http://dailypost.wordpress.com/2013/03/27/daily-prompt-book-cover/ this is from the Daily Post post that link was to.
My favorite book is Animal Farm by George Orwell. I won’t get too into the book here, as I plan to do so in a later post, but basically, the premise is this: The animals on Manor Farm are sick of how the farmer treats them, and long for a day when all animals are free, and mankind is extinct. In Orwell’s book, animals are much more sentient than they are in the real world: They can talk, and sing, and open doors, and learn to read, and stuff. So, they attack the farmer and all his workers, and drive them out of the farm. They start out with a truly communist society– everyone has a say, everyone gets the same food rations, and everyone works to the absolute best of their ability. The pigs are the smartest, so they handle most administrative duties required when running a farm. This system deteriorates when one particular pig gets power hungry, and that’s where I’ll end this until such time as I decide to post a full review of the book.
The cover, or at least the cover of my edition, is rather attractive. It is a nice yellow– not too bright, not too dark. I don’t know how else to describe the font used but “jagged,” but it looks nice. There is an illustration of a few of the animals watching something burn. Some of the farmer’s things, if I recall. This illustration is nicely drawn, as are the others in the book, they give the animals character, using human facial expressions and such. Joy Batchelor and John Halas (this book’s illustrators) are very talented, from what I can tell. All in all, it is a very attractive cover.
The trouble is, I can’t get much of a feel of what it is is about from the cover, not even the back. So I must say that, coupled with what I’ve heard about the book, the cover would not set me off from reading it. But in a vacuum, with seeing the cover being my only frame of reference, I probably would not.
As I said, as attractive as the cover is, I would have trouble getting interested in it just from the cover, simply because if I didn’t know who Orwell was, and didn’t have previous knowledge with what the book is about, the cover would not tell me enough about the book to interest me in reading it.
http://www.youtube.com/watch?v=qJBQH14qtHc (essentially a continuation of the first video)
If you explore the vlogbrothers channel and the rest of Nerdfighteria, (their group of channels and also other stuff) you’ll find some pretty great things, on a vast variety of topics, including, but not limited to: World history, US history, chemistry, biology, music, giraffe sex, (if I recall) comments on recent political happenings, (not very often) and mostly a lot of nerd jokes.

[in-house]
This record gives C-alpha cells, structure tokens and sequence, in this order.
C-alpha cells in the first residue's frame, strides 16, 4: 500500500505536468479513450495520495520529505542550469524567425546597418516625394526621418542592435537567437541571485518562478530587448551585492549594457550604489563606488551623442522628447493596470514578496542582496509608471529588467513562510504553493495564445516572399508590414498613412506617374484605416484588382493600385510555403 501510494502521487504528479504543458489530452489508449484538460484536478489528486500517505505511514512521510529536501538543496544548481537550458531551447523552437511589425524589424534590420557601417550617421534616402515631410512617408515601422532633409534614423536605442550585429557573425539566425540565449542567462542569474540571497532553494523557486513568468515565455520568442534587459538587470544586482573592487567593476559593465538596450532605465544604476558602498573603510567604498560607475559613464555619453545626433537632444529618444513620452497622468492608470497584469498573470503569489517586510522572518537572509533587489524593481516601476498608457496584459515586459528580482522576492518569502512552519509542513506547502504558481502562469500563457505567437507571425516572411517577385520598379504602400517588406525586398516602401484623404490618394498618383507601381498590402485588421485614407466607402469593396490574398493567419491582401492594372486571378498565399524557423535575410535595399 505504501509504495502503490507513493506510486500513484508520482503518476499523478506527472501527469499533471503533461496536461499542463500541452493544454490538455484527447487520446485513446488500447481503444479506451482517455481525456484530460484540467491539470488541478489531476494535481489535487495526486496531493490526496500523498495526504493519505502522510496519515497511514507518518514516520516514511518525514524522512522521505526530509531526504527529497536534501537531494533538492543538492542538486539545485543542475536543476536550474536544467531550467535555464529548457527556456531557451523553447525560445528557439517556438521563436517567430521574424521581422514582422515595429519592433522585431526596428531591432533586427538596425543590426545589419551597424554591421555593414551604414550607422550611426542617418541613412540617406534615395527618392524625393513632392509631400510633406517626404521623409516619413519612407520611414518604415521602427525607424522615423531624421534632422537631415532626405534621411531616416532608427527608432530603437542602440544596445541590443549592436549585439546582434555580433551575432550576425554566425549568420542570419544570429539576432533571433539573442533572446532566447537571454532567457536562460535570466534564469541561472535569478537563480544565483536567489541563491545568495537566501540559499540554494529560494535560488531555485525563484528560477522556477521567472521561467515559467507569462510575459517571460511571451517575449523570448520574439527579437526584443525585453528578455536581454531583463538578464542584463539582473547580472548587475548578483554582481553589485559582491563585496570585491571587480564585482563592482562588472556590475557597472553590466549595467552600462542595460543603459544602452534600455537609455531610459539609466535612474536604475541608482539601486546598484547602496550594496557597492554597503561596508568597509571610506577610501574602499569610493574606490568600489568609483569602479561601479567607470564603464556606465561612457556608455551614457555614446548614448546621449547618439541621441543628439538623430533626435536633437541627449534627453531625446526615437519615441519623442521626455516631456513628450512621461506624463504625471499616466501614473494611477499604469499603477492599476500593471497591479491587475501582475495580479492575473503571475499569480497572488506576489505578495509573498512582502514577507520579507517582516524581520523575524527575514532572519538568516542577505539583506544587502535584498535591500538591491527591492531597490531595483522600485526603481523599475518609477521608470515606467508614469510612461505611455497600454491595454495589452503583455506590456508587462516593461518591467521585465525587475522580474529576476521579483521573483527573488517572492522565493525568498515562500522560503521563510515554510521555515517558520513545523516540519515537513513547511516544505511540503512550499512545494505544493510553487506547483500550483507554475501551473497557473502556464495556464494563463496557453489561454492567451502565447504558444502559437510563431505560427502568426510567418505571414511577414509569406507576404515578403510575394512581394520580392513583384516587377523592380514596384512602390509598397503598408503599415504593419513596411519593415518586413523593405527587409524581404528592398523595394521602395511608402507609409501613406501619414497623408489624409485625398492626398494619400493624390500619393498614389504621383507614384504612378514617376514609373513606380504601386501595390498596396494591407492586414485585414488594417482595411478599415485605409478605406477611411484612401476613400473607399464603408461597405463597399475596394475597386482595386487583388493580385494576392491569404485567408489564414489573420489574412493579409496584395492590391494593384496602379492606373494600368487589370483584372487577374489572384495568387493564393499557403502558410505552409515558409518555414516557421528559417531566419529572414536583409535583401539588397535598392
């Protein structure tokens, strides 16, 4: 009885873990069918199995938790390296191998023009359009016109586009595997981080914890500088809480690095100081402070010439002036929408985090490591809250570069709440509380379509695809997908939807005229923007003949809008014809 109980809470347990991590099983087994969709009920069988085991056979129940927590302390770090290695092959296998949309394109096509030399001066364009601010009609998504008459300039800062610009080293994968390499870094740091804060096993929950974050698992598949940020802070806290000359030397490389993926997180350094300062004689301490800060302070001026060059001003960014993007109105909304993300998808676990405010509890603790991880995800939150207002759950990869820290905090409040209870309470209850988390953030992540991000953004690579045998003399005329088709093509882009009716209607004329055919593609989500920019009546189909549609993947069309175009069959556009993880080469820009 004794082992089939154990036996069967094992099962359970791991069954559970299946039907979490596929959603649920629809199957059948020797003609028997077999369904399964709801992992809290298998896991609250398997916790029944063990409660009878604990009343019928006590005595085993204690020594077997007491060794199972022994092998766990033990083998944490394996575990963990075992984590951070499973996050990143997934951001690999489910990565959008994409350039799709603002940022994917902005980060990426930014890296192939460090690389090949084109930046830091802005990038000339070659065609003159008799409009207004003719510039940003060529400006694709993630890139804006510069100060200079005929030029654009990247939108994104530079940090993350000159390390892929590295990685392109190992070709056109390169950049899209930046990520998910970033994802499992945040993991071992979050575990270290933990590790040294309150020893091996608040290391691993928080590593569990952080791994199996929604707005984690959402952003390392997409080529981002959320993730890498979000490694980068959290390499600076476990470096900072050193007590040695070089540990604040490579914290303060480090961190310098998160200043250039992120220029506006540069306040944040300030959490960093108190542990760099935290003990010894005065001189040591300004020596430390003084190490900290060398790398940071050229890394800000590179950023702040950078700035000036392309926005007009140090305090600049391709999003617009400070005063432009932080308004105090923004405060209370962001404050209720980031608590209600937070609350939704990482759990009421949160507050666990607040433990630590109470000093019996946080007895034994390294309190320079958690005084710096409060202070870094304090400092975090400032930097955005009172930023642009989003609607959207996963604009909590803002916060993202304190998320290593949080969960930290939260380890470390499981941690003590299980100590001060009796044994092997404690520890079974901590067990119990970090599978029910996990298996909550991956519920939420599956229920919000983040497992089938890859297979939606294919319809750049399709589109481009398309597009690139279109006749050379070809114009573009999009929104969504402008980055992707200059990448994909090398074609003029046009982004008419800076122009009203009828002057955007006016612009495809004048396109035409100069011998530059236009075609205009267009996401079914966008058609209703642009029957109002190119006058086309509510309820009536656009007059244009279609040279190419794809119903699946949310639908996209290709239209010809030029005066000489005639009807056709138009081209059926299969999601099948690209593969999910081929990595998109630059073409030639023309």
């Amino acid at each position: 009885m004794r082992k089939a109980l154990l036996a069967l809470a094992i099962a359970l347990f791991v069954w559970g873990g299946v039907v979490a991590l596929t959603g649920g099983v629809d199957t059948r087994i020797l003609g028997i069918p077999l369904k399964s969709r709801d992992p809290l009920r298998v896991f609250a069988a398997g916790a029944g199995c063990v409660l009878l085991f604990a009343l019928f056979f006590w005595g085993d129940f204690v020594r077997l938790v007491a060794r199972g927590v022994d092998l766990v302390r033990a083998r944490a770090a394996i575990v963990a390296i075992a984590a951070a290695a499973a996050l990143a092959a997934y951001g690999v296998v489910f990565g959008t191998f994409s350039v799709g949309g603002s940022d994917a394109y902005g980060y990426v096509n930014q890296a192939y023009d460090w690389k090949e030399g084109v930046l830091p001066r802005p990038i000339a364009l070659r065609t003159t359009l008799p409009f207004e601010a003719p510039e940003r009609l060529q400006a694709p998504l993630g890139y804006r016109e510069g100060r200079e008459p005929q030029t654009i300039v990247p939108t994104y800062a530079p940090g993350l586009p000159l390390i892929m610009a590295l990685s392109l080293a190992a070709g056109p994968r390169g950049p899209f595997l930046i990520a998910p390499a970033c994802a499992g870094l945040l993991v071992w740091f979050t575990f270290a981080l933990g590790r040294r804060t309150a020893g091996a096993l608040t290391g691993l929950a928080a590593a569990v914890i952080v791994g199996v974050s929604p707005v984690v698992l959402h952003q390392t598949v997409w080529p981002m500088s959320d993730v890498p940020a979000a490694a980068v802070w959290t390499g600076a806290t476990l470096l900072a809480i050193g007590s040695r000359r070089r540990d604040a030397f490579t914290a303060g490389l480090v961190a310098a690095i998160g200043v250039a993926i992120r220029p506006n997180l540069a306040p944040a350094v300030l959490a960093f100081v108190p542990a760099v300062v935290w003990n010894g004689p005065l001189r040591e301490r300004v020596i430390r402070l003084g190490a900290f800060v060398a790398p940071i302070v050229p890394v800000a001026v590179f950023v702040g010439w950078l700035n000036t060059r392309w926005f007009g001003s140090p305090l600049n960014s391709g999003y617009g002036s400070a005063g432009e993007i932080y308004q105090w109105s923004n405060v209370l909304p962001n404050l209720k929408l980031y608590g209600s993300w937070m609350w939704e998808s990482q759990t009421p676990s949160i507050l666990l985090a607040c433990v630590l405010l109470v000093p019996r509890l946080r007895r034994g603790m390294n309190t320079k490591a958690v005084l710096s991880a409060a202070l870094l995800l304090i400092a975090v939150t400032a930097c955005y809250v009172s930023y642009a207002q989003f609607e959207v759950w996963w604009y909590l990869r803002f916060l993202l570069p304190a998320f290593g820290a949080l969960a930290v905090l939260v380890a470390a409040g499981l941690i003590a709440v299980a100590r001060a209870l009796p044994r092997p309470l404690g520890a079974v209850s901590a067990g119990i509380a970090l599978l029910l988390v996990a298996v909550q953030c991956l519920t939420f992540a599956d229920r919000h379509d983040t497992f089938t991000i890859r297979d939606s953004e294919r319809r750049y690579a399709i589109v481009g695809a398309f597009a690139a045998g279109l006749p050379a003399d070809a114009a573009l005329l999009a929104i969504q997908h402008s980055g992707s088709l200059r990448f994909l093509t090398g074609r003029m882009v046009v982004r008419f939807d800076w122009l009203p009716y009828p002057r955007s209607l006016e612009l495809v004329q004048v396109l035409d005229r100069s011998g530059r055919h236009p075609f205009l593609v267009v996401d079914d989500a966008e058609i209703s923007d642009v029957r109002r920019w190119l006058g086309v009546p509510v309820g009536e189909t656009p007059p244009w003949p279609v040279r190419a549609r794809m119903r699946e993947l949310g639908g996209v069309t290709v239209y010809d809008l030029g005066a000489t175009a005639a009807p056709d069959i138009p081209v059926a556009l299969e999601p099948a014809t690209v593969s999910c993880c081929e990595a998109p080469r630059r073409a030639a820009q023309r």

“But suppose God is black? What if we go to Heaven and we, all our lives, have treated the Negro as an inferior, and God is there, and we look up and He is not white? What then is our response?” ~ Robert Kennedy
I was looking for another of Bobby Kennedy’s quotes, and I stumbled upon this one. I think its great.
When an animal suffers, humans see it as our responsibility to end this animal’s misery. This is not the case, however, when a human suffers. Why not? Because humans still have potential value while suffering. All animals are good for, according to many people, is to do work. Even pets have the job of making their owners happy. Most of the time, suffering (such as a broken leg or a tumor) makes their job significantly more difficult, sometimes impossible. Humans, however, can still be productive whilst suffering. Humans still make conversation, and sometimes still provide for their families and employers, while suffering. This, along with the moral view that a human life is exceedingly more important than an animal’s life, explains why most do not condone the killing of a human because of that human’s suffering.
However, the mercy killing of a human, should the human so desire, should absolutely be legal and condoned. No human being should be forced to suffer more than that person wants to because of the moral code of other people. Accordingly, each person should keep a will regarding what action to take in the event that this person should become otherwise incapacitated, such as slipping into a coma. Presumably, in the absence of such a will, either it would be assumed that this person wants to live, or the closest family would decide for him/her.
If the scientific community discovered something that disproved the Theory of Evolution, (a scientific theory is different than a theory in other contexts) they would either trash the whole theory, or change it to fit the new discovery. That’s how science works. Otherwise, it wouldn’t be science any more.
While it is a popular belief (and one I can sort of understand, I suppose) that because we don’t know certain things about evolution, that disproves it, that just isn’t true– We technically don’t know everything there is to know about anything, but most of it is still widely accepted as true. Gravity, for example.
Furthermore, “atheist” or “agnostic” cannot be translated to “evolutionary biologist, Ph.D.” Just because I can’t answer your ridiculous questions does not mean that evolution is false. Why is it that when some peoples’ religious beliefs are questioned, they don’t need evidence, that’s why it’s called faith; but when evolution comes into the discussion, the tons and tons of evidence we have is not enough?
Well, I believe I’ve said what I meant to say here. If you want to learn to better understand evolution, here’s a fabulous video in which Hank Green explains it: https://www.youtube.com/watch?v=P3GagfbA2vo&list=PL3EED4C1D684D3ADF
P.S.: I’m considering writing short fiction stories to be posted here. What I’ll probably end up doing, if I do it at all, will be to make another site here at WordPress, and link to each new post there with a P.S. on each new post here.